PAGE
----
Friday Rock Blogging: Portland Cement
One of these days I should find a nice petrology textbook, and turn Friday Rock Blogs into an actual structured way to study for my qualifying exams. Until that day, I’ll be getting ideas from casual conversations and asides during class, when a professor lifts an eyebrow and says “you know, this would be a good thing to ask about during orals” – which happens all. The. Time. Agh!
Anyway. The Balclutha, featured ship in film versions of Mutiny on the Bounty and otherwise of historical significance, is currently docked at the San Francisco Maritime National Historical Park. At the turn of the last century, before the completion of the Panama Canal, the Balclutha brought Portland cement (among other things) from Europe to San Francisco. Cement is an essential part of concretes and mortars, but it’s also hella heavy. Why was it economically viable to haul such a load on a 140-day voyage?
The short answer is ballast. The long answer won’t appear in this entry, and probably not during orals either, but I’m going to ramble around the production and composition of Portland cement anyway.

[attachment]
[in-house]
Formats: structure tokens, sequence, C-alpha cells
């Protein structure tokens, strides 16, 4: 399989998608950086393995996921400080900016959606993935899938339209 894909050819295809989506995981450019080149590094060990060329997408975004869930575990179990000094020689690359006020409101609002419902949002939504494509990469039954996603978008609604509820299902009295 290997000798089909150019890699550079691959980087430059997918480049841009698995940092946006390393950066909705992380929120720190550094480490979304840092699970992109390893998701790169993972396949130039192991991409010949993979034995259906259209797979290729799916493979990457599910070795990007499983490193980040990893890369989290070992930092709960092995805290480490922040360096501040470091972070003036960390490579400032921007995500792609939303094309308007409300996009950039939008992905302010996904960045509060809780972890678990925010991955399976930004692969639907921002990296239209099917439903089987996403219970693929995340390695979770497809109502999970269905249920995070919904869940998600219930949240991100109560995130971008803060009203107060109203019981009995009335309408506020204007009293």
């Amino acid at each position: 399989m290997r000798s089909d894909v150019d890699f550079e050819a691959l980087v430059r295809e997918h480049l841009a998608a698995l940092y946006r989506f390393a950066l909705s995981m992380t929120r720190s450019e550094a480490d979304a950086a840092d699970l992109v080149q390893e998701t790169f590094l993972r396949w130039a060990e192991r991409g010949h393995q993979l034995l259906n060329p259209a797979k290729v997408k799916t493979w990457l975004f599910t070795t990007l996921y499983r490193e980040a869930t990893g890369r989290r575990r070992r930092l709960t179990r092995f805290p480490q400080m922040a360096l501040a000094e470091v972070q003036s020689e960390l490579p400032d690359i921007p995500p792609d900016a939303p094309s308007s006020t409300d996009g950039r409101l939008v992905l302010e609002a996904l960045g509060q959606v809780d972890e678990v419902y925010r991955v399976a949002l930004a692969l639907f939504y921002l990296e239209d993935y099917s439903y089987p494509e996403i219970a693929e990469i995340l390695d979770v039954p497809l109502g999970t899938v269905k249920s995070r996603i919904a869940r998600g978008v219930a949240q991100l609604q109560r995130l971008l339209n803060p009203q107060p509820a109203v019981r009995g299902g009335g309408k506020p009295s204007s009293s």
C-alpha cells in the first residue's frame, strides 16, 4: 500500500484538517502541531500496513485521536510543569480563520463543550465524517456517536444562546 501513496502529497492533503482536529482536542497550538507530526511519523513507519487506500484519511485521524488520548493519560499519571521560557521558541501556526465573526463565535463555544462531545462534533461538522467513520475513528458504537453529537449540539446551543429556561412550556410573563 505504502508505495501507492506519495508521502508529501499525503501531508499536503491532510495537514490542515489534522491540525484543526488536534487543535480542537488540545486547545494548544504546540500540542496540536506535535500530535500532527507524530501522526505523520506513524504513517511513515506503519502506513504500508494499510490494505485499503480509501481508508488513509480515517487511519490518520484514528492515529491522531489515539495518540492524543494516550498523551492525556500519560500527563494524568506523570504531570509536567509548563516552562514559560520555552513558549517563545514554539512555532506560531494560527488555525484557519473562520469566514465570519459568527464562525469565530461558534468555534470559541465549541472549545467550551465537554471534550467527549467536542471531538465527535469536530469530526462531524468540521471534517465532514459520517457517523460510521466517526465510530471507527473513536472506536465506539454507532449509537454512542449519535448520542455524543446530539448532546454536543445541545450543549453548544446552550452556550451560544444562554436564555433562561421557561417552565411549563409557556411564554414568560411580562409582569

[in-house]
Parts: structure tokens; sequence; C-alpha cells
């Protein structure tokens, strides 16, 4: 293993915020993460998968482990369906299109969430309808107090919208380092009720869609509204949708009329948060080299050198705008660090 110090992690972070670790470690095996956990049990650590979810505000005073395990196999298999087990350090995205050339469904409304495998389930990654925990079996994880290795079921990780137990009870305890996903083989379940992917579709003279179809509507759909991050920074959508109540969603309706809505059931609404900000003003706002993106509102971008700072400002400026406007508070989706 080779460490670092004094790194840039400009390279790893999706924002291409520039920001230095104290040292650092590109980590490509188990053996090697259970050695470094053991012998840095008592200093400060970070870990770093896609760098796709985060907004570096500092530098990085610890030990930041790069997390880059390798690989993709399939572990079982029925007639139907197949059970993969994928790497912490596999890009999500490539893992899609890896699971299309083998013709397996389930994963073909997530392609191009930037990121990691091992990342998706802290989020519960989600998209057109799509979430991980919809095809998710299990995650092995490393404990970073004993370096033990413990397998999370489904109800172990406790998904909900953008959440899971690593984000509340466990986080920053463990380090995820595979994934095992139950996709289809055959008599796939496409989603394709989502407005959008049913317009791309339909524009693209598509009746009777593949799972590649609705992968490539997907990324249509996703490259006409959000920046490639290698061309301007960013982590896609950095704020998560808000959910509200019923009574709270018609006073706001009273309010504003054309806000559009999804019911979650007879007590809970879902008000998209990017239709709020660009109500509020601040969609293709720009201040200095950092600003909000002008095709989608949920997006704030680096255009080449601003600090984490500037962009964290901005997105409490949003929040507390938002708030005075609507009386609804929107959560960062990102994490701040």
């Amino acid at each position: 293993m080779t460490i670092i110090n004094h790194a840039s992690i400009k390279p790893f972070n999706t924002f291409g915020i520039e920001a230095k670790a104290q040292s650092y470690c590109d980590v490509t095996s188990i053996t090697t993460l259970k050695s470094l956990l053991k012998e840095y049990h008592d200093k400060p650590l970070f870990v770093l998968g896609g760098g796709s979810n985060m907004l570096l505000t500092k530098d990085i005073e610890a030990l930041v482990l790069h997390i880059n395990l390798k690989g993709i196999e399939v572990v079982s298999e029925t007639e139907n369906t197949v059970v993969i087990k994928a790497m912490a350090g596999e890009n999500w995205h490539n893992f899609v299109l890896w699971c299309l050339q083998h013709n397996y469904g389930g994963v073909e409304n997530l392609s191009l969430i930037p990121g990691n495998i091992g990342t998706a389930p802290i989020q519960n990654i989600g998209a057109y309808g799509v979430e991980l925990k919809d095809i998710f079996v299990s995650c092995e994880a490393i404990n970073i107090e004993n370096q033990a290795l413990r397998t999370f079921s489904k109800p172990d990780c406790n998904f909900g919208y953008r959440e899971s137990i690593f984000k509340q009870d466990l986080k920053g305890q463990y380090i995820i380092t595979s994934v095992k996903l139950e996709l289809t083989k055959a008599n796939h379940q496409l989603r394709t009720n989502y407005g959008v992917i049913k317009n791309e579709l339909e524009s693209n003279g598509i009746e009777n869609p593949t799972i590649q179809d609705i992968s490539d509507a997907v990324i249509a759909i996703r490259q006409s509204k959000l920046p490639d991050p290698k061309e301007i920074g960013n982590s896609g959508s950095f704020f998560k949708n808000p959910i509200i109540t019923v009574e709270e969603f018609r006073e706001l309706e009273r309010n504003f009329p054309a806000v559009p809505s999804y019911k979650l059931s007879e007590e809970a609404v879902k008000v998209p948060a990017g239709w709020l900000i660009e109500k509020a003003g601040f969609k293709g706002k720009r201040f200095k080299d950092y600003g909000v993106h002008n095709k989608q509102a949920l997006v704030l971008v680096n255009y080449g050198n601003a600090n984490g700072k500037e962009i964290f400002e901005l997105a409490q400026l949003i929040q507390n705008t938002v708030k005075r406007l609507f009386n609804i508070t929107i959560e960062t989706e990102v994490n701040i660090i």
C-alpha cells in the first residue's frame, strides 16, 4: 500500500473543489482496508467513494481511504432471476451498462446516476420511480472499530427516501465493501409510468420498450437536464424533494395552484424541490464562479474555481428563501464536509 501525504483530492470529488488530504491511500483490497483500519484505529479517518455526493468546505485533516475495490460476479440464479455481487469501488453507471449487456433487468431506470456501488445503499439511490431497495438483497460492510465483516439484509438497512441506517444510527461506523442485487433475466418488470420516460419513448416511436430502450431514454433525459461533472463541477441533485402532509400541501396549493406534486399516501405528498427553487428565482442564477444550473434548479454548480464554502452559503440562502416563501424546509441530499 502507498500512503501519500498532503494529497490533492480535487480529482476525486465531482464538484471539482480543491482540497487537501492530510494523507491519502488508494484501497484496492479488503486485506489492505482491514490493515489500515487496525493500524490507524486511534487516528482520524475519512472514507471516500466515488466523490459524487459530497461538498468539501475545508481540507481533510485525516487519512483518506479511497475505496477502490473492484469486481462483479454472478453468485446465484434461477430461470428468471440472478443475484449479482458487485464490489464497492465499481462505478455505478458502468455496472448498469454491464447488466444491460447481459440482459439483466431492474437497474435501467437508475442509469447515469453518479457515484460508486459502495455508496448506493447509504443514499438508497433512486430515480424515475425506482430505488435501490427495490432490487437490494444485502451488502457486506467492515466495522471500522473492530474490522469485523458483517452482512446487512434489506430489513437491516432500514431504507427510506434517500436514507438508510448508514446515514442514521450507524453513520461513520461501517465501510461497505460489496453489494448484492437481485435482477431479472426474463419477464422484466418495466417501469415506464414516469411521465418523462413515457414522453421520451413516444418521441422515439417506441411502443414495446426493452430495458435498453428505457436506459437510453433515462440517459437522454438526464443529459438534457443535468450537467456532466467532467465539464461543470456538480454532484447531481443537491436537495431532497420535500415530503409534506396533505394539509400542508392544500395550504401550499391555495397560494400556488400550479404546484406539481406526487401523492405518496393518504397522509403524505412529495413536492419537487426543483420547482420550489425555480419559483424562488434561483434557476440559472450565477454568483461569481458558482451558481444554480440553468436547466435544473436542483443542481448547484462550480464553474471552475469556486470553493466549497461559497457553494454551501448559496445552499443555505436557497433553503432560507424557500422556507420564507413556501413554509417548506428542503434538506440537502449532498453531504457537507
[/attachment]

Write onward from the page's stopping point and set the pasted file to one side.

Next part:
Portland cement is a particular sort of cement, patented in 1824 and named for its similarity to building stone quarried from the Isle of Portland. It’s made from a mixture of calcium (mostly from limestone) and silica (from sand or clay), with bits of iron, aluminum, and other stuff thrown in for flavor. To make cement, you throw dump trucks full of sand and limestone and flavorings in a kiln and heat it up, without worrying too much about minor impurities like, oh, arsenic. Cement plants are thus completely gross and a huge health hazard.
The finished cement powder is a jumble of calcium, aluminum, sodium, potassium, and whatever-else silicates and oxides. When you add water to this, you get a bunch of calcium, sodium, and potassium hydroxides in solution, with a pH of about 13. Noxious!
As the cement sets, it turns back into a jumble of calcium and whatever-else silicates, oxides, and hydroxides – but this time it’s a hydrated jumble, which means that water has been incorporated into the molecular structure in such a way that it isn’t wet. Then you have solid cement and everybody’s happy (except the people living next to the cement plant).
Concrete is made of cement plus a bunch of crap thrown in for bulk – mostly sand and gravel. But it’s important to use the right kind of sand and gravel, because if you use the wrong kind, your bulk material will react with the cement. Instead of forming a fully hydrated solid, potassium and sodium in the aggregate will mix in with the cement and form a gel, which gradually expands into the concrete and creates cracks. Although the chemistry behind this isn’t completely understood yet, it’s similar to the process that causes some stained glass windows to deteriorate.